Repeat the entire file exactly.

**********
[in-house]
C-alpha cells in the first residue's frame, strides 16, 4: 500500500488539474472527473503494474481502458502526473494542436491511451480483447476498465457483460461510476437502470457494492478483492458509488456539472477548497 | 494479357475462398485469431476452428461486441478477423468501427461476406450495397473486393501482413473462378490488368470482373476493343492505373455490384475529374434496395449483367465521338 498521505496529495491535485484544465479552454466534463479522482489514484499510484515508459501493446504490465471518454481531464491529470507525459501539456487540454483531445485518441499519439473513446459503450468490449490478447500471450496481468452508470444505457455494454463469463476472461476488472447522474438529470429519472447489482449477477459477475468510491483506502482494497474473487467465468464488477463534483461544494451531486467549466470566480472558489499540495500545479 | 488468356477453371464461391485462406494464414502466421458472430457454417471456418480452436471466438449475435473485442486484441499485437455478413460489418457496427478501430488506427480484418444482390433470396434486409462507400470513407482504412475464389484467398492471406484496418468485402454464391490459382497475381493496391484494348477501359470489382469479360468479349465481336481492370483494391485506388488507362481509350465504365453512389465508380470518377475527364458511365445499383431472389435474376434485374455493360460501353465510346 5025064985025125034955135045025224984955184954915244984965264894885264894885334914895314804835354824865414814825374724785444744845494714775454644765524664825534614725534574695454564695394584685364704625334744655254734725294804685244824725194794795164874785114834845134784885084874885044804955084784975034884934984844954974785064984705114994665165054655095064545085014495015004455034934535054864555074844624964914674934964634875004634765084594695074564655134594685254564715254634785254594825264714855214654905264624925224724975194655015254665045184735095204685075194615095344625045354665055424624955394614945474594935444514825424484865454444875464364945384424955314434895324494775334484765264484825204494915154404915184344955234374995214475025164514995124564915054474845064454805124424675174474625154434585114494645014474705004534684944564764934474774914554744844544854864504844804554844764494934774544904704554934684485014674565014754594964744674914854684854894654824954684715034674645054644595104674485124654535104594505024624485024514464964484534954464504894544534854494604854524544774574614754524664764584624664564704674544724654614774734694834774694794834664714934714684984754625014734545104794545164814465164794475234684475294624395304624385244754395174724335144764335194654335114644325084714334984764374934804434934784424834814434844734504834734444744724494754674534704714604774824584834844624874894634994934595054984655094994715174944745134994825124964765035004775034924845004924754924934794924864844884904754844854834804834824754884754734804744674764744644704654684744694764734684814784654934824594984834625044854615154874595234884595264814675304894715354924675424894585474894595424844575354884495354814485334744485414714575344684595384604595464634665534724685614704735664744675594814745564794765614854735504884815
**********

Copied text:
[in-house]
C-alpha cells in the first residue's frame, strides 16, 4: 500500500488539474472527473503494474481502458502526473494542436491511451480483447476498465457483460461510476437502470457494492478483492458509488456539472477548497 | 494479357475462398485469431476452428461486441478477423468501427461476406450495397473486393501482413473462378490488368470482373476493343492505373455490384475529374434496395449483367465521338 498521505496529495491535485484544465479552454466534463479522482489514484499510484515508459501493446504490465471518454481531464491529470507525459501539456487540454483531445485518441499519439473513446459503450468490449490478447500471450496481468452508470444505457455494454463469463476472461476488472447522474438529470429519472447489482449477477459477475468510491483506502482494497474473487467465468464488477463534483461544494451531486467549466470566480472558489499540495500545479 | 488468356477453371464461391485462406494464414502466421458472430457454417471456418480452436471466438449475435473485442486484441499485437455478413460489418457496427478501430488506427480484418444482390433470396434486409462507400470513407482504412475464389484467398492471406484496418468485402454464391490459382497475381493496391484494348477501359470489382469479360468479349465481336481492370483494391485506388488507362481509350465504365453512389465508380470518377475527364458511365445499383431472389435474376434485374455493360460501353465510346 5025064985025125034955135045025224984955184954915244984965264894885264894885334914895314804835354824865414814825374724785444744845494714775454644765524664825534614725534574695454564695394584685364704625334744655254734725294804685244824725194794795164874785114834845134784885084874885044804955084784975034884934984844954974785064984705114994665165054655095064545085014495015004455034934535054864555074844624964914674934964634875004634765084594695074564655134594685254564715254634785254594825264714855214654905264624925224724975194655015254665045184735095204685075194615095344625045354665055424624955394614945474594935444514825424484865454444875464364945384424955314434895324494775334484765264484825204494915154404915184344955234374995214475025164514995124564915054474845064454805124424675174474625154434585114494645014474705004534684944564764934474774914554744844544854864504844804554844764494934774544904704554934684485014674565014754594964744674914854684854894654824954684715034674645054644595104674485124654535104594505024624485024514464964484534954464504894544534854494604854524544774574614754524664764584624664564704674544724654614774734694834774694794834664714934714684984754625014734545104794545164814465164794475234684475294624395304624385244754395174724335144764335194654335114644325084714334984764374934804434934784424834814434844734504834734444744724494754674534704714604774824584834844624874894634994934595054984655094994715174944745134994825124964765035004775034924845004924754924934794924864844884904754844854834804834824754884754734804744674764744644704654684744694764734684814784654934824594984834625044854615154874595234884595264814675304894715354924675424894585474894595424844575354884495354814485334744485414714575344684595384604595464634665534724685614704735664744675594814745564794765614854735504884815